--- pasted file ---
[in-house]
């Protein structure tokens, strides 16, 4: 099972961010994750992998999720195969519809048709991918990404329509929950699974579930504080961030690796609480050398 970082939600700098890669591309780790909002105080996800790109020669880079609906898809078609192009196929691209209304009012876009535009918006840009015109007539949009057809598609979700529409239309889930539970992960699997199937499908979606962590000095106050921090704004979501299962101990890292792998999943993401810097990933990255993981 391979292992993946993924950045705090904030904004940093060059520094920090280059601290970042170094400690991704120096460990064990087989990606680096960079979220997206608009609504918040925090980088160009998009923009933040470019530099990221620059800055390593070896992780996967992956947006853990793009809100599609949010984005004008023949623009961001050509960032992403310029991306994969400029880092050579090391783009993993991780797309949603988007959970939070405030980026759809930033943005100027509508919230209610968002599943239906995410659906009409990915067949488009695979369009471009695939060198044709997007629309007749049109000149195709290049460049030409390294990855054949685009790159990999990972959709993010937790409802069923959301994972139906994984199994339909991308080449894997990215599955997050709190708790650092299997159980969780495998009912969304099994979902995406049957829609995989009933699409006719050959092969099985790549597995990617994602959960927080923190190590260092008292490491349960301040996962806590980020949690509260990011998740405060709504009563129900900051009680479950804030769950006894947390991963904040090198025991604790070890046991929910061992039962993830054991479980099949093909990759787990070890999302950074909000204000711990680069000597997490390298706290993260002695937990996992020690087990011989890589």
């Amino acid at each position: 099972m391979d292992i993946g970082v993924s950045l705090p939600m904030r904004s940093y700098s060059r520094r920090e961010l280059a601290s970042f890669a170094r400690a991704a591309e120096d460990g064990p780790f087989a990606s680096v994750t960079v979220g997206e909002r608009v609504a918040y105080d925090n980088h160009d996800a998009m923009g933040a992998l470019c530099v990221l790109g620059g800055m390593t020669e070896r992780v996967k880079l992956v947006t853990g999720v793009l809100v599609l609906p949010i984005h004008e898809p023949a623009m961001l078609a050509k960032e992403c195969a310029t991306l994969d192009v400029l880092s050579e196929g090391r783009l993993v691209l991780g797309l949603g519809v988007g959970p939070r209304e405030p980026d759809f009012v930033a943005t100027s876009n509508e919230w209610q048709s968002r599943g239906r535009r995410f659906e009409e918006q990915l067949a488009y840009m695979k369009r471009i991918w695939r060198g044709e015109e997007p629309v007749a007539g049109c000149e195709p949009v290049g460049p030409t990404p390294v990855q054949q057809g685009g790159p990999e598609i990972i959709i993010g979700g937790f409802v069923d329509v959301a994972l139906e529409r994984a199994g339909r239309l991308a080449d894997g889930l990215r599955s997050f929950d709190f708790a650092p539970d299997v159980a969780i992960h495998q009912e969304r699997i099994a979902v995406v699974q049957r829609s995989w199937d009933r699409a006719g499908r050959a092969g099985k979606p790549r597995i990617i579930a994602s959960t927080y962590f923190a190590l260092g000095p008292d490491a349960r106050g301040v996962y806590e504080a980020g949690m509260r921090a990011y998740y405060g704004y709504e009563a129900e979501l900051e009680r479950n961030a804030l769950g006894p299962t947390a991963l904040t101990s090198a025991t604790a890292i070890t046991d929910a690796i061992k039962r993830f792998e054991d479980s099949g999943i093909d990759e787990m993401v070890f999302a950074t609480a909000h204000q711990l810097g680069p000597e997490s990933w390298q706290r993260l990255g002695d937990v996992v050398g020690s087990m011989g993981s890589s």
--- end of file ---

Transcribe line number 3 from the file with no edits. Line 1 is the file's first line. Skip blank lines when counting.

């Amino acid at each position: 099972m391979d292992i993946g970082v993924s950045l705090p939600m904030r904004s940093y700098s060059r520094r920090e961010l280059a601290s970042f890669a170094r400690a991704a591309e120096d460990g064990p780790f087989a990606s680096v994750t960079v979220g997206e909002r608009v609504a918040y105080d925090n980088h160009d996800a998009m923009g933040a992998l470019c530099v990221l790109g620059g800055m390593t020669e070896r992780v996967k880079l992956v947006t853990g999720v793009l809100v599609l609906p949010i984005h004008e898809p023949a623009m961001l078609a050509k960032e992403c195969a310029t991306l994969d192009v400029l880092s050579e196929g090391r783009l993993v691209l991780g797309l949603g519809v988007g959970p939070r209304e405030p980026d759809f009012v930033a943005t100027s876009n509508e919230w209610q048709s968002r599943g239906r535009r995410f659906e009409e918006q990915l067949a488009y840009m695979k369009r471009i991918w695939r060198g044709e015109e997007p629309v007749a007539g049109c000149e195709p949009v290049g460049p030409t990404p390294v990855q054949q057809g685009g790159p990999e598609i990972i959709i993010g979700g937790f409802v069923d329509v959301a994972l139906e529409r994984a199994g339909r239309l991308a080449d894997g889930l990215r599955s997050f929950d709190f708790a650092p539970d299997v159980a969780i992960h495998q009912e969304r699997i099994a979902v995406v699974q049957r829609s995989w199937d009933r699409a006719g499908r050959a092969g099985k979606p790549r597995i990617i579930a994602s959960t927080y962590f923190a190590l260092g000095p008292d490491a349960r106050g301040v996962y806590e504080a980020g949690m509260r921090a990011y998740y405060g704004y709504e009563a129900e979501l900051e009680r479950n961030a804030l769950g006894p299962t947390a991963l904040t101990s090198a025991t604790a890292i070890t046991d929910a690796i061992k039962r993830f792998e054991d479980s099949g999943i093909d990759e787990m993401v070890f999302a950074t609480a909000h204000q711990l810097g680069p000597e997490s990933w390298q706290r993260l990255g002695d937990v996992v050398g020690s087990m011989g993981s890589s």